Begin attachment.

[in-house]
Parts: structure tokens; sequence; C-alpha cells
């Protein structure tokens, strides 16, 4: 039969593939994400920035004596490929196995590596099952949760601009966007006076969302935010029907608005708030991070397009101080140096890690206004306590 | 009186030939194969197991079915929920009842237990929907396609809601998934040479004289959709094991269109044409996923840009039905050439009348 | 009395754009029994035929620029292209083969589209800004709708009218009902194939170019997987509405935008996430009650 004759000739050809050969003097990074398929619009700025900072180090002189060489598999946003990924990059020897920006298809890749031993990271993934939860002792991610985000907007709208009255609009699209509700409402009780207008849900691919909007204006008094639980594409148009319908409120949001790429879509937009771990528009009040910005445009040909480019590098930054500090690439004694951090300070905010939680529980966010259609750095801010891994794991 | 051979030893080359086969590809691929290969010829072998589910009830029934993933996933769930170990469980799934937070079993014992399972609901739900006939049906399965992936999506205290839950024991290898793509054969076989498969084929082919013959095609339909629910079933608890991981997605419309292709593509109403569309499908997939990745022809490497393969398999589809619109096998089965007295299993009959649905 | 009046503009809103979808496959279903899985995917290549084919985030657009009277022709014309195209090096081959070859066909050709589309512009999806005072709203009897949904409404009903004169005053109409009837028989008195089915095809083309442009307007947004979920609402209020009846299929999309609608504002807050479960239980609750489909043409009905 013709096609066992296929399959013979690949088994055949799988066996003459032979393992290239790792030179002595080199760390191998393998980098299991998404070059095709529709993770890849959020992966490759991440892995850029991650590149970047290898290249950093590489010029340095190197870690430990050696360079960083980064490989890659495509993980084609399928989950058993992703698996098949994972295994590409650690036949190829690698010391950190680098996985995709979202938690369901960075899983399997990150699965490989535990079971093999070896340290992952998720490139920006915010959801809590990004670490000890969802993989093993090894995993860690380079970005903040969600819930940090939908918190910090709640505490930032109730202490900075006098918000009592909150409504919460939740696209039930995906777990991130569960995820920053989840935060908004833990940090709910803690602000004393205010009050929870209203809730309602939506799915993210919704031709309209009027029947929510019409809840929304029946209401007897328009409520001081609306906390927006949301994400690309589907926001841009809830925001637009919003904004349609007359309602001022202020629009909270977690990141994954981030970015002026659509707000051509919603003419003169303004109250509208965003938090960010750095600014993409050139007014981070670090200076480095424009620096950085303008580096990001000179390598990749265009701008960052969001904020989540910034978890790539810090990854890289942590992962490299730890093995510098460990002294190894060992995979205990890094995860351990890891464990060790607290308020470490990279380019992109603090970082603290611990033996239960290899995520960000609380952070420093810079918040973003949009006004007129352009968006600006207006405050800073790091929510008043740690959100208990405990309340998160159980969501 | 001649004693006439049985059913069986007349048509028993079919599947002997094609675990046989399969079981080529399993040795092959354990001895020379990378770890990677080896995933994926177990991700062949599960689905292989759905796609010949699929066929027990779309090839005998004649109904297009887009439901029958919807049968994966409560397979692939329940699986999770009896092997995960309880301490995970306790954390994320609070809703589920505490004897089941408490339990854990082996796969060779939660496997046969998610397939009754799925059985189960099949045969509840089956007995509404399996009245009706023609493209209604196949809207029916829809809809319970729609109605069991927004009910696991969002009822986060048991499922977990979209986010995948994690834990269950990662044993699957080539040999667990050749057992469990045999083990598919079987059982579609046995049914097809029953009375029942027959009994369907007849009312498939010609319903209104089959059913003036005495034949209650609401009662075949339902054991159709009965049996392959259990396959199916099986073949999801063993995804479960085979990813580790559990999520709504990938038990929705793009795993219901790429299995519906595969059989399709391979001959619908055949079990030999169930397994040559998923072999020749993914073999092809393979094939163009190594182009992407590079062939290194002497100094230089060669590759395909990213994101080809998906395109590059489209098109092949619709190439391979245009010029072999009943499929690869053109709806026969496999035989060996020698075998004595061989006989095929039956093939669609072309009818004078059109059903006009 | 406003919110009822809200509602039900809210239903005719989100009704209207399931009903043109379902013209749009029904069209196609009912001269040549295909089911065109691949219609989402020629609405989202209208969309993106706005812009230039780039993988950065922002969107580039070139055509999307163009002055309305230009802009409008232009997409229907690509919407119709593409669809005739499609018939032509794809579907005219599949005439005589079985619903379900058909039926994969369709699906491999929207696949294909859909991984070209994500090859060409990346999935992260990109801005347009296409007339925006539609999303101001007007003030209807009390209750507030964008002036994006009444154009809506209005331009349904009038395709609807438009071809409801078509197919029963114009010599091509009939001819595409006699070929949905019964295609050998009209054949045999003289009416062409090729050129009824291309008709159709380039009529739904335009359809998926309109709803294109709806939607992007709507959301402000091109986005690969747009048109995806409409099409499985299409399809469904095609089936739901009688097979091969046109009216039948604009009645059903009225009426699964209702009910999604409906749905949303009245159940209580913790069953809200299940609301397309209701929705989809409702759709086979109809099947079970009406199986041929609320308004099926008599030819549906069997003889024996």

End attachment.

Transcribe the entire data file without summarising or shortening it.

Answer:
[in-house]
Parts: structure tokens; sequence; C-alpha cells
């Protein structure tokens, strides 16, 4: 039969593939994400920035004596490929196995590596099952949760601009966007006076969302935010029907608005708030991070397009101080140096890690206004306590 | 009186030939194969197991079915929920009842237990929907396609809601998934040479004289959709094991269109044409996923840009039905050439009348 | 009395754009029994035929620029292209083969589209800004709708009218009902194939170019997987509405935008996430009650 004759000739050809050969003097990074398929619009700025900072180090002189060489598999946003990924990059020897920006298809890749031993990271993934939860002792991610985000907007709208009255609009699209509700409402009780207008849900691919909007204006008094639980594409148009319908409120949001790429879509937009771990528009009040910005445009040909480019590098930054500090690439004694951090300070905010939680529980966010259609750095801010891994794991 | 051979030893080359086969590809691929290969010829072998589910009830029934993933996933769930170990469980799934937070079993014992399972609901739900006939049906399965992936999506205290839950024991290898793509054969076989498969084929082919013959095609339909629910079933608890991981997605419309292709593509109403569309499908997939990745022809490497393969398999589809619109096998089965007295299993009959649905 | 009046503009809103979808496959279903899985995917290549084919985030657009009277022709014309195209090096081959070859066909050709589309512009999806005072709203009897949904409404009903004169005053109409009837028989008195089915095809083309442009307007947004979920609402209020009846299929999309609608504002807050479960239980609750489909043409009905 013709096609066992296929399959013979690949088994055949799988066996003459032979393992290239790792030179002595080199760390191998393998980098299991998404070059095709529709993770890849959020992966490759991440892995850029991650590149970047290898290249950093590489010029340095190197870690430990050696360079960083980064490989890659495509993980084609399928989950058993992703698996098949994972295994590409650690036949190829690698010391950190680098996985995709979202938690369901960075899983399997990150699965490989535990079971093999070896340290992952998720490139920006915010959801809590990004670490000890969802993989093993090894995993860690380079970005903040969600819930940090939908918190910090709640505490930032109730202490900075006098918000009592909150409504919460939740696209039930995906777990991130569960995820920053989840935060908004833990940090709910803690602000004393205010009050929870209203809730309602939506799915993210919704031709309209009027029947929510019409809840929304029946209401007897328009409520001081609306906390927006949301994400690309589907926001841009809830925001637009919003904004349609007359309602001022202020629009909270977690990141994954981030970015002026659509707000051509919603003419003169303004109250509208965003938090960010750095600014993409050139007014981070670090200076480095424009620096950085303008580096990001000179390598990749265009701008960052969001904020989540910034978890790539810090990854890289942590992962490299730890093995510098460990002294190894060992995979205990890094995860351990890891464990060790607290308020470490990279380019992109603090970082603290611990033996239960290899995520960000609380952070420093810079918040973003949009006004007129352009968006600006207006405050800073790091929510008043740690959100208990405990309340998160159980969501 | 001649004693006439049985059913069986007349048509028993079919599947002997094609675990046989399969079981080529399993040795092959354990001895020379990378770890990677080896995933994926177990991700062949599960689905292989759905796609010949699929066929027990779309090839005998004649109904297009887009439901029958919807049968994966409560397979692939329940699986999770009896092997995960309880301490995970306790954390994320609070809703589920505490004897089941408490339990854990082996796969060779939660496997046969998610397939009754799925059985189960099949045969509840089956007995509404399996009245009706023609493209209604196949809207029916829809809809319970729609109605069991927004009910696991969002009822986060048991499922977990979209986010995948994690834990269950990662044993699957080539040999667990050749057992469990045999083990598919079987059982579609046995049914097809029953009375029942027959009994369907007849009312498939010609319903209104089959059913003036005495034949209650609401009662075949339902054991159709009965049996392959259990396959199916099986073949999801063993995804479960085979990813580790559990999520709504990938038990929705793009795993219901790429299995519906595969059989399709391979001959619908055949079990030999169930397994040559998923072999020749993914073999092809393979094939163009190594182009992407590079062939290194002497100094230089060669590759395909990213994101080809998906395109590059489209098109092949619709190439391979245009010029072999009943499929690869053109709806026969496999035989060996020698075998004595061989006989095929039956093939669609072309009818004078059109059903006009 | 406003919110009822809200509602039900809210239903005719989100009704209207399931009903043109379902013209749009029904069209196609009912001269040549295909089911065109691949219609989402020629609405989202209208969309993106706005812009230039780039993988950065922002969107580039070139055509999307163009002055309305230009802009409008232009997409229907690509919407119709593409669809005739499609018939032509794809579907005219599949005439005589079985619903379900058909039926994969369709699906491999929207696949294909859909991984070209994500090859060409990346999935992260990109801005347009296409007339925006539609999303101001007007003030209807009390209750507030964008002036994006009444154009809506209005331009349904009038395709609807438009071809409801078509197919029963114009010599091509009939001819595409006699070929949905019964295609050998009209054949045999003289009416062409090729050129009824291309008709159709380039009529739904335009359809998926309109709803294109709806939607992007709507959301402000091109986005690969747009048109995806409409099409499985299409399809469904095609089936739901009688097979091969046109009216039948604009009645059903009225009426699964209702009910999604409906749905949303009245159940209580913790069953809200299940609301397309209701929705989809409702759709086979109809099947079970009406199986041929609320308004099926008599030819549906069997003889024996």